Thad Bingel, a former chief of staff at Customs and Border Protection agrees, saying it is not uncommon for Mexican soldiers to get lost along the border. They are typically met by the U.S. Border Patrol, questioned and sent on their way.
"We had several incidents where Mexican military or federal police or local police inadvertently crossed the border, armed, on the U.S. side and were apprehended by us," said Bingel. "We were able to usually dispense with those cases pretty quickly and get them back home once we established the intent wasn't there to do anything nefarious. I really can't explain why it has taken the Mexican government this long.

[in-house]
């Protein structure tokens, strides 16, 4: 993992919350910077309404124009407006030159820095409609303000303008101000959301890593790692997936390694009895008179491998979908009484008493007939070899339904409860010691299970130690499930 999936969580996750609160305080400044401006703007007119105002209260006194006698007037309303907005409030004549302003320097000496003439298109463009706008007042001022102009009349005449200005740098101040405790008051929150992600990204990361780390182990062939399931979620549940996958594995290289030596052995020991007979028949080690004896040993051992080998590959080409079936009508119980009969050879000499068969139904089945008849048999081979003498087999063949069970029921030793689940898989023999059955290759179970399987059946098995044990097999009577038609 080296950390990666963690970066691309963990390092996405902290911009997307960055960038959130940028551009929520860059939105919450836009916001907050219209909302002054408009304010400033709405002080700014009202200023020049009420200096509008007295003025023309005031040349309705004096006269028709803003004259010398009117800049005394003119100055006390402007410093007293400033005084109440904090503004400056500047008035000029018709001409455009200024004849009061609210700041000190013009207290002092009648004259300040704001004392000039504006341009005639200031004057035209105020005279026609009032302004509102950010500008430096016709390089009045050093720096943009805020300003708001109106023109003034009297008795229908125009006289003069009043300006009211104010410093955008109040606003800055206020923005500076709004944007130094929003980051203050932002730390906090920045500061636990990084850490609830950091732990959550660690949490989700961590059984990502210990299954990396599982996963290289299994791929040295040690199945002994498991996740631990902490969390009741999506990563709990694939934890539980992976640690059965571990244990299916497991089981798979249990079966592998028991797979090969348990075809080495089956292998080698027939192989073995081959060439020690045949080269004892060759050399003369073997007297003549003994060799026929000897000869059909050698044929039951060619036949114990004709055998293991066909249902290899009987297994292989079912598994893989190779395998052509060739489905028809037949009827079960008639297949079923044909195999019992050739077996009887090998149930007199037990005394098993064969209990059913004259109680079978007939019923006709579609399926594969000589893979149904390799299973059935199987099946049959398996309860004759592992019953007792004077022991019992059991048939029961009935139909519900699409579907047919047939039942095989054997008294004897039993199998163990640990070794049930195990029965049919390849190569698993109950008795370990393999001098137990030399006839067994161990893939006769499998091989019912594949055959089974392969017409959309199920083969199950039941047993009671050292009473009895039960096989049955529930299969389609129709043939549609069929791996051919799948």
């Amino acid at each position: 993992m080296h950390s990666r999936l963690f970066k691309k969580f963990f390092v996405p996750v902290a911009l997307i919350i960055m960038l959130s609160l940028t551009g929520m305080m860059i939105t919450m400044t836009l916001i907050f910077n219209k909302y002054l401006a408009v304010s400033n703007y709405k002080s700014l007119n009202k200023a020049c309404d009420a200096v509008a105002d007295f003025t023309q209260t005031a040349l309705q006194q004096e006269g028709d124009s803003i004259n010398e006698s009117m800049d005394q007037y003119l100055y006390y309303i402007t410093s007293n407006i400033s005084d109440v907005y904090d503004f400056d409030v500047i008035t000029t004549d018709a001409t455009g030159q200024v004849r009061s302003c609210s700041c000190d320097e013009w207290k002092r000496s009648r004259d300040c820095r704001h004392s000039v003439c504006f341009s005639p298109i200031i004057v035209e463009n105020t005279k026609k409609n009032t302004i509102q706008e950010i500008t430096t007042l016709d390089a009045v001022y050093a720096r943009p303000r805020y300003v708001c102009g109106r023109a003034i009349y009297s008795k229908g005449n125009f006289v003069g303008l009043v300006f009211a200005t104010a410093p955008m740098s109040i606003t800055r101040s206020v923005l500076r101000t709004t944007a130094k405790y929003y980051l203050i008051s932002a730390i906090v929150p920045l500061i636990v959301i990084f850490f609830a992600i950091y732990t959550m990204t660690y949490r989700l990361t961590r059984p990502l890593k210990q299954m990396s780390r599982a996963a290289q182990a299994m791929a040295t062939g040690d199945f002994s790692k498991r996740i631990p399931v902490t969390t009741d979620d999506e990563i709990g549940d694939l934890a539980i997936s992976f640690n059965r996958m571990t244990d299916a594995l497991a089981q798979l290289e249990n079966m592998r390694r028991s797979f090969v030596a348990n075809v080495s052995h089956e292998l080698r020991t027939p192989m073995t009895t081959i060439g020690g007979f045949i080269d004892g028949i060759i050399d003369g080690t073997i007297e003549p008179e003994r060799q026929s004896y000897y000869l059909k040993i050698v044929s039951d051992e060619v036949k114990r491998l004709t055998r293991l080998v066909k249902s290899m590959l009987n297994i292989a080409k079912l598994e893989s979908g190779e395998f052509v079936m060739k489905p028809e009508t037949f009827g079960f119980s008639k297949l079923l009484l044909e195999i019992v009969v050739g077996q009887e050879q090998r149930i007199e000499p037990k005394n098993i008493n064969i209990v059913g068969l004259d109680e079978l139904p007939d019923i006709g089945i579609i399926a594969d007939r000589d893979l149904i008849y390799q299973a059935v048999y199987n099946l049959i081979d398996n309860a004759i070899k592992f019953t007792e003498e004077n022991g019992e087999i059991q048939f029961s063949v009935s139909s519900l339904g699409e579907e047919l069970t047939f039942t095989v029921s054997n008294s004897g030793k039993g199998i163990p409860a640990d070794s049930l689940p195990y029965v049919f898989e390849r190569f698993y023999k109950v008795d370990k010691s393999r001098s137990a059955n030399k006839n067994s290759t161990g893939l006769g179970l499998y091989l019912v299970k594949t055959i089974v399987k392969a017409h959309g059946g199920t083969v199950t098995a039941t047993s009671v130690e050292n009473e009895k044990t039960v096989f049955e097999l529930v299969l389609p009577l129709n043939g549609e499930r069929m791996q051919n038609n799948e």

If they're trying to make a point about broader issues of arms smuggling southbound, I think they've picked really the wrong case to do that with."
Customs and Border Protection spokeswoman Angelica De Cima said it is not uncommon for travelers to miss the U-turn lane, but her agency does not keep statistics.
"He's not trying to smuggle arms southbound," said Bingel. "He made a wrong turn. He had weapons in the car. He was arrested for that. But he's certainly been held long enough to determine his intent and to send him home to his family."